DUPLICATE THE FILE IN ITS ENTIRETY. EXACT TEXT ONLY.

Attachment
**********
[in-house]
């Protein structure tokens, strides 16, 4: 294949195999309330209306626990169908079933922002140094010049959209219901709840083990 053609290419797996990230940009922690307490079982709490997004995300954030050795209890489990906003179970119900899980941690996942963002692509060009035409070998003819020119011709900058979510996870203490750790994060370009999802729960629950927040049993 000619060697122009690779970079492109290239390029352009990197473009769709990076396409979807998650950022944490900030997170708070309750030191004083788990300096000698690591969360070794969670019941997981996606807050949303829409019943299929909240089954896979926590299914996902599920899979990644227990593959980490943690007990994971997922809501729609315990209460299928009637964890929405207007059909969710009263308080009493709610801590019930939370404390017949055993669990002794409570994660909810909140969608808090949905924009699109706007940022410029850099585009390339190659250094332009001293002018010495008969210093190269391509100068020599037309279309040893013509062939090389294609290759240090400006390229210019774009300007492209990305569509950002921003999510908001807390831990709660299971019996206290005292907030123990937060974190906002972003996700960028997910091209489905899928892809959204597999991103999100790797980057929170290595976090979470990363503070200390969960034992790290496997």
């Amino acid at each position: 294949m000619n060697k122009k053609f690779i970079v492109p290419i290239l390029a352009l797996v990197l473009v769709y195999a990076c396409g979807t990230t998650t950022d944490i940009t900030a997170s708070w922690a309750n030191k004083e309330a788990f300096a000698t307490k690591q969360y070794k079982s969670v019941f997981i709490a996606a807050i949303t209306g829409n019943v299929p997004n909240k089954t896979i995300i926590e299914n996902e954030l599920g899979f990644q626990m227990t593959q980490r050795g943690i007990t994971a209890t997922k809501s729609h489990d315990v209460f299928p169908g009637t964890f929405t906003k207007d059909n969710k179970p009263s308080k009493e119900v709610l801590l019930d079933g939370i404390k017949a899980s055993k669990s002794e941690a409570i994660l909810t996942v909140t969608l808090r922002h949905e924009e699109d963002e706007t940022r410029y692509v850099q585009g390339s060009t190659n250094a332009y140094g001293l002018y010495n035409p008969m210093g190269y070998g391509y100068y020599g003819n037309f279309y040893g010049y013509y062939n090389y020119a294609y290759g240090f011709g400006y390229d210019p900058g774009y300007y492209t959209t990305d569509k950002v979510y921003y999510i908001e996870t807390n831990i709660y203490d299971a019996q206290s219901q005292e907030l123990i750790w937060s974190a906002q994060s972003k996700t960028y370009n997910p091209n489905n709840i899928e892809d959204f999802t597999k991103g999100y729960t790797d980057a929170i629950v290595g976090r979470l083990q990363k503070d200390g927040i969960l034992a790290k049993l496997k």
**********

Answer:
[in-house]
């Protein structure tokens, strides 16, 4: 294949195999309330209306626990169908079933922002140094010049959209219901709840083990 053609290419797996990230940009922690307490079982709490997004995300954030050795209890489990906003179970119900899980941690996942963002692509060009035409070998003819020119011709900058979510996870203490750790994060370009999802729960629950927040049993 000619060697122009690779970079492109290239390029352009990197473009769709990076396409979807998650950022944490900030997170708070309750030191004083788990300096000698690591969360070794969670019941997981996606807050949303829409019943299929909240089954896979926590299914996902599920899979990644227990593959980490943690007990994971997922809501729609315990209460299928009637964890929405207007059909969710009263308080009493709610801590019930939370404390017949055993669990002794409570994660909810909140969608808090949905924009699109706007940022410029850099585009390339190659250094332009001293002018010495008969210093190269391509100068020599037309279309040893013509062939090389294609290759240090400006390229210019774009300007492209990305569509950002921003999510908001807390831990709660299971019996206290005292907030123990937060974190906002972003996700960028997910091209489905899928892809959204597999991103999100790797980057929170290595976090979470990363503070200390969960034992790290496997």
């Amino acid at each position: 294949m000619n060697k122009k053609f690779i970079v492109p290419i290239l390029a352009l797996v990197l473009v769709y195999a990076c396409g979807t990230t998650t950022d944490i940009t900030a997170s708070w922690a309750n030191k004083e309330a788990f300096a000698t307490k690591q969360y070794k079982s969670v019941f997981i709490a996606a807050i949303t209306g829409n019943v299929p997004n909240k089954t896979i995300i926590e299914n996902e954030l599920g899979f990644q626990m227990t593959q980490r050795g943690i007990t994971a209890t997922k809501s729609h489990d315990v209460f299928p169908g009637t964890f929405t906003k207007d059909n969710k179970p009263s308080k009493e119900v709610l801590l019930d079933g939370i404390k017949a899980s055993k669990s002794e941690a409570i994660l909810t996942v909140t969608l808090r922002h949905e924009e699109d963002e706007t940022r410029y692509v850099q585009g390339s060009t190659n250094a332009y140094g001293l002018y010495n035409p008969m210093g190269y070998g391509y100068y020599g003819n037309f279309y040893g010049y013509y062939n090389y020119a294609y290759g240090f011709g400006y390229d210019p900058g774009y300007y492209t959209t990305d569509k950002v979510y921003y999510i908001e996870t807390n831990i709660y203490d299971a019996q206290s219901q005292e907030l123990i750790w937060s974190a906002q994060s972003k996700t960028y370009n997910p091209n489905n709840i899928e892809d959204f999802t597999k991103g999100y729960t790797d980057a929170i629950v290595g976090r979470l083990q990363k503070d200390g927040i969960l034992a790290k049993l496997k």